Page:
Motoring Research editors test the newest and most interesting cars to see how they stack up in the real world. Here, real-world considerations are all.

Month five: is the Mitsubishi Outlander PHEV a good family car?

Mitsubishi Outlander PHEV (2016): long-term review

Mitsubishi Outlander (2016) long-term review

This could be one of the most controversial vehicles amongst eco-car enthusiasts since a Bluemotion-badged diesel Volkswagen. It’s the Mitsubishi Outlander PHEV: a 2.0-litre petrol SUV with an electric motor and an official MPG of 156.9. Yes, that’s 156.9mpg.

2016 Mitsubishi Outlander PHEV review: UK first drive

It works by running on electric (for an official range of 32 miles) after a full charge, with the petrol engine kicking in when the battery’s flat or you’re asking more from it than the electric motor can provide.

So why’s it controversial? For a start, many owners are saying that fuel economy figure is little more than fantasy. Mitsubishi has retaliated, by saying the figure comes from the official NEDC tests – not the manufacturer. Essentially, as most of the tests are done while the Outlander’s battery is charged, it uses very little fuel.

For the same reasons, it’s classed as having extremely low emissions (42g/km). That means it works as a bit of a tax dodge for company car drivers, who pay very low (7%) BIK tax, but will spend most of their time running it as a thirsty petrol SUV without ever charging it.

If you’re reading this thinking our introduction is throwing up more questions than it’s answering – that’s exactly why we’ve added one to our long-term test fleet. Just how good is it on fuel consumption in real life? How easy it to charge? Is it better than a diesel? Read on to find out…


Month six: it’s a cracking goodbye to the Mitsubishi Outlander PHEV

Month six: it’s a cracking goodbye to the Mitsubishi Outlander PHEV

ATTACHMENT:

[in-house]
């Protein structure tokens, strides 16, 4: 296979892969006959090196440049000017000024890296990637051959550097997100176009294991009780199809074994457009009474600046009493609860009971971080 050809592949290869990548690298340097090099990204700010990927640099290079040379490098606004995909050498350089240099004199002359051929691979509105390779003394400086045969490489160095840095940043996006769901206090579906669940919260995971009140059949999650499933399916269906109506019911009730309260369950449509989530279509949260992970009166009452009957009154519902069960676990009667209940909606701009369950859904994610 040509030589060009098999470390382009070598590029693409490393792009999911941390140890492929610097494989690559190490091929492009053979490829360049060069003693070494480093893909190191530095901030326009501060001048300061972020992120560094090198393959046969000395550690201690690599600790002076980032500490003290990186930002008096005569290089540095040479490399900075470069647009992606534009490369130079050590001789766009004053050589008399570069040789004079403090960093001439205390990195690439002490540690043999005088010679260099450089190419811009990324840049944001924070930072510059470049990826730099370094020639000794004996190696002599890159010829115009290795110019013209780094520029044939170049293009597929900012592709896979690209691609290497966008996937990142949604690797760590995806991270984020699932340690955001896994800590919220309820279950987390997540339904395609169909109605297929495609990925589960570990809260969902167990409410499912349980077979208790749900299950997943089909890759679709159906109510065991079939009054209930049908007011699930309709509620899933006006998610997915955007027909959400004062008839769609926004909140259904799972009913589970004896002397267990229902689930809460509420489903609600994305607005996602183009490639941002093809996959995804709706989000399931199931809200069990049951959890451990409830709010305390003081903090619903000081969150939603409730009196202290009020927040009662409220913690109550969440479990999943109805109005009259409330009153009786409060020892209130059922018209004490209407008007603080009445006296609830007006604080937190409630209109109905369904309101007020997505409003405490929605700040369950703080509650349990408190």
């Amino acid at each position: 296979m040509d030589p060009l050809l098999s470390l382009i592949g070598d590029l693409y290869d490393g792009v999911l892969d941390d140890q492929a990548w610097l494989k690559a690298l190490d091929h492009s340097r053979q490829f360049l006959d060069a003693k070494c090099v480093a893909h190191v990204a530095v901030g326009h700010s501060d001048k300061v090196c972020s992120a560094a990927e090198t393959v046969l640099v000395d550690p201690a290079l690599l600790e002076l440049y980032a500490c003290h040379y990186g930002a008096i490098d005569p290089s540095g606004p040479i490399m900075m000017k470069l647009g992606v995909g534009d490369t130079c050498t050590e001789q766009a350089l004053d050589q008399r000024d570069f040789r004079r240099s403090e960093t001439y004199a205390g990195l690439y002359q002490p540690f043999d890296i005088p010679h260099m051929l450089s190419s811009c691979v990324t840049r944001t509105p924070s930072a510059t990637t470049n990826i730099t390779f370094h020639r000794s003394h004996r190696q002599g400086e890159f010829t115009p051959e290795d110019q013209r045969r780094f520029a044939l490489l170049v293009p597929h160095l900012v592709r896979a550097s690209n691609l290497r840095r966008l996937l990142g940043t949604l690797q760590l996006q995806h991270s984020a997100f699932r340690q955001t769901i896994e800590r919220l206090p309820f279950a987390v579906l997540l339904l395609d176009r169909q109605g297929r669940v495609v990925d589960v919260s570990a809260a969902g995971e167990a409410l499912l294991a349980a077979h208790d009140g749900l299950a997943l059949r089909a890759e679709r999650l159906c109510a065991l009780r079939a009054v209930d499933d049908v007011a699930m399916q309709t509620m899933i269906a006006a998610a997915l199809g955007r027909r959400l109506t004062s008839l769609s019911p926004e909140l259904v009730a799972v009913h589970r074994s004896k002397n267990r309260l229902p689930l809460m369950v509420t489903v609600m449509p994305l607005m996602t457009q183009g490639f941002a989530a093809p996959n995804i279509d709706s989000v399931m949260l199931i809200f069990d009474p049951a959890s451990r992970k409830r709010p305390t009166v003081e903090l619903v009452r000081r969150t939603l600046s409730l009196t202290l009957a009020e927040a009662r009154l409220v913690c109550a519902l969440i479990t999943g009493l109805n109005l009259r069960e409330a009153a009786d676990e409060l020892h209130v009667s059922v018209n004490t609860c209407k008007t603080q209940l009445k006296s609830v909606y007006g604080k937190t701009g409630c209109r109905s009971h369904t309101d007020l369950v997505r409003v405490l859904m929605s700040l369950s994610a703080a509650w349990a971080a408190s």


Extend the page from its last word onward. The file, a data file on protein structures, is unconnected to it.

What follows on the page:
My final weekend with the Outlander. The last couple of days with a car that, even after six months, I still hadn’t really bonded with.

A road trip was in order – so a Friday afternoon dart up the M1, onto the M6 and across the M54 to visit my folks in Shropshire. A stop off at Corley Services saw me parking alongside rows of dirty diesels – stumping up £6 to charge at Ecotricity’s charge points makes no financial sense in the Outlander. Clearly I’m not alone in my thinking – a Nissan Leaf was parked nearby, away from the chargers, which remained unused during the couple of hours I spent trying out Starbucks’ delicacies.

Despite not being able to charge at Corley, a 40.0mpg average during the gentle motorway run was adequate, and I do appreciate the comfortable, leather seats and high-up driving position the Outlander offers.

A weekend ferrying my parents around and they had nothing but good things to say about the Outlander – not only was it comfortable, it also looks good on their driveway (an important consideration, apparently) and moves away in silence. How modern.

Unfortunately, the end of the weekend – and the end of my tenure of the Outlander – didn’t go to plan. A passing Audi on a rural road flicked up a stone, causing a chip in the windscreen. Within moments this had turned into a large crack. Great.